The Amazing Interlude HTML version
Sara Lee Kennedy was up at dawn the next morning. There was a very serious matter to
decide, for Henri's plan had included only such hand luggage as she herself could carry.
Sara Lee carefully laid out on the bed such articles as she could not possibly do without,
and was able to pack into her suitcase less than a fourth of them. She had fortunately
brought a soft wool sweater, which required little room. Undergarments, several blouses,
the sweater and a pair of heavy shoes--that was her equipment, plus such small toilet
outfit as is necessary when a young woman uses no make-up and regards cold cream only
as a remedy for chapped hands.
The maid found her in rather a dismal mood.
"Going across, miss!" she said. "Fancy that!"
"It's a secret," cautioned Sara Lee. "I am really not sure I am going. I am only trying to
The maid, who found Sara Lee and the picture of Harvey on her dressing table both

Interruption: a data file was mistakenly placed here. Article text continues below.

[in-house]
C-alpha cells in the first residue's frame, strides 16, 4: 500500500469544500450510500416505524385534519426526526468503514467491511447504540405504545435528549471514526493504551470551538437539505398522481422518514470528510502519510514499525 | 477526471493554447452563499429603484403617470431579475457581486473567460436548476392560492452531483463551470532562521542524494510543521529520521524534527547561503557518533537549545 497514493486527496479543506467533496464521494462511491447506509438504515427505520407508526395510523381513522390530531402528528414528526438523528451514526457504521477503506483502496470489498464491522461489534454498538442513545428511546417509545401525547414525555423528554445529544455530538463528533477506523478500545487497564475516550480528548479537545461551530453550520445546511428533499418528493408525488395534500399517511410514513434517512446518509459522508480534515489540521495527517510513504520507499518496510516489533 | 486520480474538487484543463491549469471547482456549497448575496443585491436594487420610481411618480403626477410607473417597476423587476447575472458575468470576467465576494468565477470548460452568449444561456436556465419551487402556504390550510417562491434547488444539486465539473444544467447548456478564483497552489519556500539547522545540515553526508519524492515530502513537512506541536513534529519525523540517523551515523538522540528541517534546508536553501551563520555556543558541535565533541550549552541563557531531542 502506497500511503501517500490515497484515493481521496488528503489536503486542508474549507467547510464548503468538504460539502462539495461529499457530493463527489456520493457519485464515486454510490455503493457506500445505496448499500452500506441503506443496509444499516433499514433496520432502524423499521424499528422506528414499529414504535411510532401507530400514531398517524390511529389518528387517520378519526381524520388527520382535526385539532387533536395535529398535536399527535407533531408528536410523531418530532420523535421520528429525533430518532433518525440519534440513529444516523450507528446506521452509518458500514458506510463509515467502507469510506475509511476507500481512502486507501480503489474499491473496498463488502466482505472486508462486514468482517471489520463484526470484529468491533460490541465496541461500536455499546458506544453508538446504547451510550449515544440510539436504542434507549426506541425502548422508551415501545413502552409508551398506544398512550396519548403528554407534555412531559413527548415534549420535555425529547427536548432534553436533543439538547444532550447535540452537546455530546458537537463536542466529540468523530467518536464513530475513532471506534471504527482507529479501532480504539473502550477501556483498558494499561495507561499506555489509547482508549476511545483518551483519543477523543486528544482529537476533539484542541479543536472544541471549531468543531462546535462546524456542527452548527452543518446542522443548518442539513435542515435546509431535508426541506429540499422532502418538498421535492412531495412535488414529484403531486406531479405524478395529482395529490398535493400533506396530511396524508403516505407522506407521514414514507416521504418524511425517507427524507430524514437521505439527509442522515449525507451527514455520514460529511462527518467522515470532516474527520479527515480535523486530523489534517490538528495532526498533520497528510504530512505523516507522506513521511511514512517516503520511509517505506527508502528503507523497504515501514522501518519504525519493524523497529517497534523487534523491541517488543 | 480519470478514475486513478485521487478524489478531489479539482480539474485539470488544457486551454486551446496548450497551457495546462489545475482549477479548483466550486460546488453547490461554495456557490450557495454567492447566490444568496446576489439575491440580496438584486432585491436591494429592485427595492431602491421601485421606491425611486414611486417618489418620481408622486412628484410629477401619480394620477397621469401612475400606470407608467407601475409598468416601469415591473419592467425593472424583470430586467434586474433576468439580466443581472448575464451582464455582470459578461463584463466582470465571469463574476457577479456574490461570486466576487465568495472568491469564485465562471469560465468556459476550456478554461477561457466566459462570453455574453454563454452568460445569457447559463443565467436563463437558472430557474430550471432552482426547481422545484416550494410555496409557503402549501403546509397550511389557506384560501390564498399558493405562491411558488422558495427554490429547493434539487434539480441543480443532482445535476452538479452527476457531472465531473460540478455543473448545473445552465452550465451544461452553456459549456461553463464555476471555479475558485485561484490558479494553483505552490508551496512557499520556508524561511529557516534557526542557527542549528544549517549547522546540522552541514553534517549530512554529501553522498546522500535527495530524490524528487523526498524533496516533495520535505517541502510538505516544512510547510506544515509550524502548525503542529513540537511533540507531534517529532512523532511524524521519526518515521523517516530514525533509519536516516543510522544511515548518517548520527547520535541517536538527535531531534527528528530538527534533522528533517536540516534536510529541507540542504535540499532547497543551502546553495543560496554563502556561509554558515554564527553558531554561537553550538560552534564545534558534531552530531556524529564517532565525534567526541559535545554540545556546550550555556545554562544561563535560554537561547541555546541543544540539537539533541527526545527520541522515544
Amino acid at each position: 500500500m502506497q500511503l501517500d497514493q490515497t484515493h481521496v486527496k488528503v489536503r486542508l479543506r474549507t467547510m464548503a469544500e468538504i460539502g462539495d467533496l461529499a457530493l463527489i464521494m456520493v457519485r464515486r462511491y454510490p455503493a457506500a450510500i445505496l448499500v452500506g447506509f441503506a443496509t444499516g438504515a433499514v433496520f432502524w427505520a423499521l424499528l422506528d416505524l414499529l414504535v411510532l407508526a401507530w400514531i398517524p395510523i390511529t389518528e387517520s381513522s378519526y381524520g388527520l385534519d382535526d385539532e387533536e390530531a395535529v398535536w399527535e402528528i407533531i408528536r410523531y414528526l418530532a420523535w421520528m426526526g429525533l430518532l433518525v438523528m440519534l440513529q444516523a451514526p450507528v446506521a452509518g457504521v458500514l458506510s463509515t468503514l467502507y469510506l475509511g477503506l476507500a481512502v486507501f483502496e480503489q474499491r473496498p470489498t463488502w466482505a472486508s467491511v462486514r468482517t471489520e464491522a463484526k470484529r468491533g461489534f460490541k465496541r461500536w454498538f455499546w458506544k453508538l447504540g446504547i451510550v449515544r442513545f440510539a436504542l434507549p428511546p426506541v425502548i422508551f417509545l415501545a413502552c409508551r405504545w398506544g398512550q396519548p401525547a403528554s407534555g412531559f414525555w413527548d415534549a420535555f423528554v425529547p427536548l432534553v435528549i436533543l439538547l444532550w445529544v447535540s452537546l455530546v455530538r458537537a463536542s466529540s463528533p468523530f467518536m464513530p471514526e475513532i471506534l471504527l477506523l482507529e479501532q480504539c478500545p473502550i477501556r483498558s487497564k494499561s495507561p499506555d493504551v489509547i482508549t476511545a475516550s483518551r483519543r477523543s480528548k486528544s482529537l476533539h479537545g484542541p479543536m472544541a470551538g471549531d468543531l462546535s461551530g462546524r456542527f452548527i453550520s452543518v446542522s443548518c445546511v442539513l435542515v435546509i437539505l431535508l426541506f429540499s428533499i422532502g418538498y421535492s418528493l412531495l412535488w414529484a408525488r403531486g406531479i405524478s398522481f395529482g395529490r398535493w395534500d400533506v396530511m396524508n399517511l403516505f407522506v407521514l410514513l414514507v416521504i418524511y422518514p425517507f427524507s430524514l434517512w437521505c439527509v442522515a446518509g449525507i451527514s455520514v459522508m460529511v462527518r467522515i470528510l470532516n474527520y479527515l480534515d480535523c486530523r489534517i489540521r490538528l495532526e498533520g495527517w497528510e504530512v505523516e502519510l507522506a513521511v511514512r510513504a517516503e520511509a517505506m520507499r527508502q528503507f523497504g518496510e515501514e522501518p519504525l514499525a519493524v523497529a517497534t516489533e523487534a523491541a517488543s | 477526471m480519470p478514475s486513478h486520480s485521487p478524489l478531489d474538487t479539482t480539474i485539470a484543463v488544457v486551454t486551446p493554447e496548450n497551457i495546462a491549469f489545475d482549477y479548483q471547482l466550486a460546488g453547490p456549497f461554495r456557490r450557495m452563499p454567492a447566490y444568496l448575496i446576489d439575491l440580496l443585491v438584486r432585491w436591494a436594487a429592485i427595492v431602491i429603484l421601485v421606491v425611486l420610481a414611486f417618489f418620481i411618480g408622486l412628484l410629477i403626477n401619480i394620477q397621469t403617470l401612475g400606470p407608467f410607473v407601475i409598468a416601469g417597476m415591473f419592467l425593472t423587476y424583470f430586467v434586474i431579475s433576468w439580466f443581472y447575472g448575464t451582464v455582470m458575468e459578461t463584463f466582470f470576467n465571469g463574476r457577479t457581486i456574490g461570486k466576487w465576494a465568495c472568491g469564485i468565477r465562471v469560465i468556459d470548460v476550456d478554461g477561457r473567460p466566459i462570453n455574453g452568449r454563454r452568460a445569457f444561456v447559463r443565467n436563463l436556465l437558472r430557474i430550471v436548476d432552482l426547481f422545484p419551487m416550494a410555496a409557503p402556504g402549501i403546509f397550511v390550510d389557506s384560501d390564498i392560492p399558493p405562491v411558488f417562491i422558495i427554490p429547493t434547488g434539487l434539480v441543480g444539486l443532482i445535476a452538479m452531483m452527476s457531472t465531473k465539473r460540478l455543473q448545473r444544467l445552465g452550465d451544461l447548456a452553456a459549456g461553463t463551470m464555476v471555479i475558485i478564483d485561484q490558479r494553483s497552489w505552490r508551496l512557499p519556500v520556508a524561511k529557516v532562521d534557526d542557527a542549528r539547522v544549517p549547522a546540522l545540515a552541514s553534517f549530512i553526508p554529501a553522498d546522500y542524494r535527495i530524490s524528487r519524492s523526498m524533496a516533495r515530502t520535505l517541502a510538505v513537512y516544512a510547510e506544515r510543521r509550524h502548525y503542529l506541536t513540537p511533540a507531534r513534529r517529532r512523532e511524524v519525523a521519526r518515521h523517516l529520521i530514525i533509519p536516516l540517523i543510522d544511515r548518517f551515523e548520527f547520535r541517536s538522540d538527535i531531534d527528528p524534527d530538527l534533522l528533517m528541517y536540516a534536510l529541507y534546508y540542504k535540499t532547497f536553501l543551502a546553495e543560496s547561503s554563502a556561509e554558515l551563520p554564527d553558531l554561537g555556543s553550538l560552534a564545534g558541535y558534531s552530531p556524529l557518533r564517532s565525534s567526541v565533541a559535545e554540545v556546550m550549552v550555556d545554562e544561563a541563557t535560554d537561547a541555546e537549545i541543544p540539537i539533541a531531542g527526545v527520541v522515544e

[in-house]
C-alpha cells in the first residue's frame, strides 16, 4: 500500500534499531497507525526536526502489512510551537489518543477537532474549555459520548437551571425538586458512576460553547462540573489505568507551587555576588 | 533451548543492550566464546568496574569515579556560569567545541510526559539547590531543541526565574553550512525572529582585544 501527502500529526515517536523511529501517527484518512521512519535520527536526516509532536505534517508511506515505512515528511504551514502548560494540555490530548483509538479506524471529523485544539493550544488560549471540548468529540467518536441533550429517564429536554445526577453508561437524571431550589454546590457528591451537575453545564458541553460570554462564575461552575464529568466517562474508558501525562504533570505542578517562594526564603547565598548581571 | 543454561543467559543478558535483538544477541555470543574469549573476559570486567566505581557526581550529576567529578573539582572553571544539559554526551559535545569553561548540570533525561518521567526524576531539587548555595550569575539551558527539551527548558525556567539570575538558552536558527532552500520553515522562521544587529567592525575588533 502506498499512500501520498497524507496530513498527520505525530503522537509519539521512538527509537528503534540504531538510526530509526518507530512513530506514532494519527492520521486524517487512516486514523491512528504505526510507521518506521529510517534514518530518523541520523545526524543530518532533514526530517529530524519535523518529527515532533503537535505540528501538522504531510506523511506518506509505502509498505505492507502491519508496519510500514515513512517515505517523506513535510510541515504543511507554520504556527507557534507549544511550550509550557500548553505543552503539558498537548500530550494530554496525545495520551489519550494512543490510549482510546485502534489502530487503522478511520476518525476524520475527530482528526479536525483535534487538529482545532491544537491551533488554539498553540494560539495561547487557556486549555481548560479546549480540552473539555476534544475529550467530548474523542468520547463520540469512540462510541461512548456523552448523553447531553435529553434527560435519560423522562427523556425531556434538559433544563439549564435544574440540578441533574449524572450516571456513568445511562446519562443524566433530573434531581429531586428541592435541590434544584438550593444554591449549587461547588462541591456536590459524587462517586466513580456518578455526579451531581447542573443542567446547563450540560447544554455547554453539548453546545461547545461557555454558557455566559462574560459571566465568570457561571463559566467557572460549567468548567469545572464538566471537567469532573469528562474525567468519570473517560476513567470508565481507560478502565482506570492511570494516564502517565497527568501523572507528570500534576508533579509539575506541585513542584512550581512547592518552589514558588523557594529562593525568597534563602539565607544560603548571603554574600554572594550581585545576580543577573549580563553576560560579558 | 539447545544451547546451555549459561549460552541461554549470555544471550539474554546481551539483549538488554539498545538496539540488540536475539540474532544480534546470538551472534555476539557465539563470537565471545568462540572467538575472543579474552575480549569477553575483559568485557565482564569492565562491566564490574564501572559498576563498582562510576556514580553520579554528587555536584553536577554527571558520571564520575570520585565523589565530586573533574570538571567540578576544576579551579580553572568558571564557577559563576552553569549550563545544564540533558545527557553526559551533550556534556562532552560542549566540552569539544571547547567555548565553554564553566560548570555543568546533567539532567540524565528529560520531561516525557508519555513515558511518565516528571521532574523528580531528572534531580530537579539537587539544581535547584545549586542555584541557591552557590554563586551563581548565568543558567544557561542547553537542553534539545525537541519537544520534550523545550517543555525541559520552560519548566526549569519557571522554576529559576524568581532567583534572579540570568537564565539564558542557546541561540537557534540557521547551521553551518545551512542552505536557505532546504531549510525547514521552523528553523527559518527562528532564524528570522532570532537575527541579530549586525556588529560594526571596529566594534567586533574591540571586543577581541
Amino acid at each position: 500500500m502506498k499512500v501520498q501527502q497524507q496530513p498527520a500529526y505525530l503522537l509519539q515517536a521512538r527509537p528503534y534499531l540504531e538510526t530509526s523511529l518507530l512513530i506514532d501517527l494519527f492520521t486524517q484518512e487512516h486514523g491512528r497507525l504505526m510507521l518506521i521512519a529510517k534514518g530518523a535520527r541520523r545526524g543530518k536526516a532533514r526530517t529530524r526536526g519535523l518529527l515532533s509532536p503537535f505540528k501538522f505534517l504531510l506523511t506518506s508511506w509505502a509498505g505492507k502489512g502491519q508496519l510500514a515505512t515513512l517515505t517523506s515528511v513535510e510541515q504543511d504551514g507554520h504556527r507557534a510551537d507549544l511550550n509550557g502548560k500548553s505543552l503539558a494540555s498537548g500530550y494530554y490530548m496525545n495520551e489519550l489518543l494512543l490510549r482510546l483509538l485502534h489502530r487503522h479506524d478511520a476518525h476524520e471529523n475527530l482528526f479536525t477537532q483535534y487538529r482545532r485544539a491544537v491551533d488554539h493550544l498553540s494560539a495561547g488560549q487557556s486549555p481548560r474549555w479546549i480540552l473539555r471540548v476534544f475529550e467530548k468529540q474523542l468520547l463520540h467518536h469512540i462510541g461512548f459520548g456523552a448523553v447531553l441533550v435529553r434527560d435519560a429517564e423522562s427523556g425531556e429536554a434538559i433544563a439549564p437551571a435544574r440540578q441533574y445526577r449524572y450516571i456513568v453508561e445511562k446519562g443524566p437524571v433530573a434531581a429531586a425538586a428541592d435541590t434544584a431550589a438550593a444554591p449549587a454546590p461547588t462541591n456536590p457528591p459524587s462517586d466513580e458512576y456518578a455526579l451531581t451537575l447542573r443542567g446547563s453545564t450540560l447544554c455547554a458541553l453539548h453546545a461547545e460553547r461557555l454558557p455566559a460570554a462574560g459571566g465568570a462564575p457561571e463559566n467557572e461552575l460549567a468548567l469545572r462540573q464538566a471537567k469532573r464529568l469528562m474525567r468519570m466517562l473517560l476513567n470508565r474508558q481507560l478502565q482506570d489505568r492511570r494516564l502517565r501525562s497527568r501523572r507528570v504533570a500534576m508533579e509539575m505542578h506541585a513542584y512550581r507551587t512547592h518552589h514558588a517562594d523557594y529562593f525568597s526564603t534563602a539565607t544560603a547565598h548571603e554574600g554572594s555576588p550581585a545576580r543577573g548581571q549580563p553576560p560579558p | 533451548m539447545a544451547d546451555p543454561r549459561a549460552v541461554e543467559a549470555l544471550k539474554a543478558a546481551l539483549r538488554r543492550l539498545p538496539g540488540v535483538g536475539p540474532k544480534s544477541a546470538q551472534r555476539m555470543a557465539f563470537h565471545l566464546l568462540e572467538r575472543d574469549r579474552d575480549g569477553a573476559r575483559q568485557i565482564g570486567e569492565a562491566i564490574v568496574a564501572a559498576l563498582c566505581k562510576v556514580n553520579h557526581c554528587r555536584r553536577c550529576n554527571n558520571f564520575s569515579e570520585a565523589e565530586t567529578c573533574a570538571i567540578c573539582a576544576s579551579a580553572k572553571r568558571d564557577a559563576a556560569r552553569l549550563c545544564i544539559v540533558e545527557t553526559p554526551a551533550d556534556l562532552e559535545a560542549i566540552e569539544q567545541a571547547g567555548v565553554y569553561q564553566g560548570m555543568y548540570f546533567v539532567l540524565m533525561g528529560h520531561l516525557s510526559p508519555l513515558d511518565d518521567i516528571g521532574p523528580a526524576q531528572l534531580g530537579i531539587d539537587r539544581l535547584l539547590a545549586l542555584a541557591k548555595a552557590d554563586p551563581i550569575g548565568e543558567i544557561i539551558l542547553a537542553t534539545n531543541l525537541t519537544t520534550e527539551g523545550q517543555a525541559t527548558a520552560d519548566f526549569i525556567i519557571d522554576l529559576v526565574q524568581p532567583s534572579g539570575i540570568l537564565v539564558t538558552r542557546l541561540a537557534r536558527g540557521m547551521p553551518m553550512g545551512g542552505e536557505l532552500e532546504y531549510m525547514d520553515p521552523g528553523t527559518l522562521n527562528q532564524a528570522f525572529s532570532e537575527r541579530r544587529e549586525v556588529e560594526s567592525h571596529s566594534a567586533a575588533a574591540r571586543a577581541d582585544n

romantic and appealing, offered to pack. From the first moment it was evident that she
meant to include the white dress. Indeed she packed it first.
"You never know what's going to happen over there," she asserted. "They do say that
royalties are everywhere, going about like common people. You'd better have a good
frock with you."
She had an air of subdued excitement, and after she had established the fact that not only
the white frock but slippers and hose also would go in she went to the door and glanced
up and down the passage. Then she closed the door.
"There was queer goings-on here last night, miss," she said cautiously. "Spies!"
"Oh, no!" cried Sara Lee.
"Spies," she repeated. "A man and a woman, pretending to be Belgian refugees. They
took them away at daylight. I expect by now they've been shot."
Sara Lee ate very little breakfast that morning. All through England it was confidently
believed that spies were shot on discovery, a theory that has been persistent--and false,
save at the battle line--since the beginning of the war. And Henri's plan assumed new
proportions. Suppose she made her attempt and failed? Suppose they took her for a spy,
and that tomorrow's sun found her facing a firing squad? Not, indeed, that she had ever
heard of a firing squad, as such. But she had seen spies shot in the movies. They
invariably stood in front of a brick wall, with the hero in the center.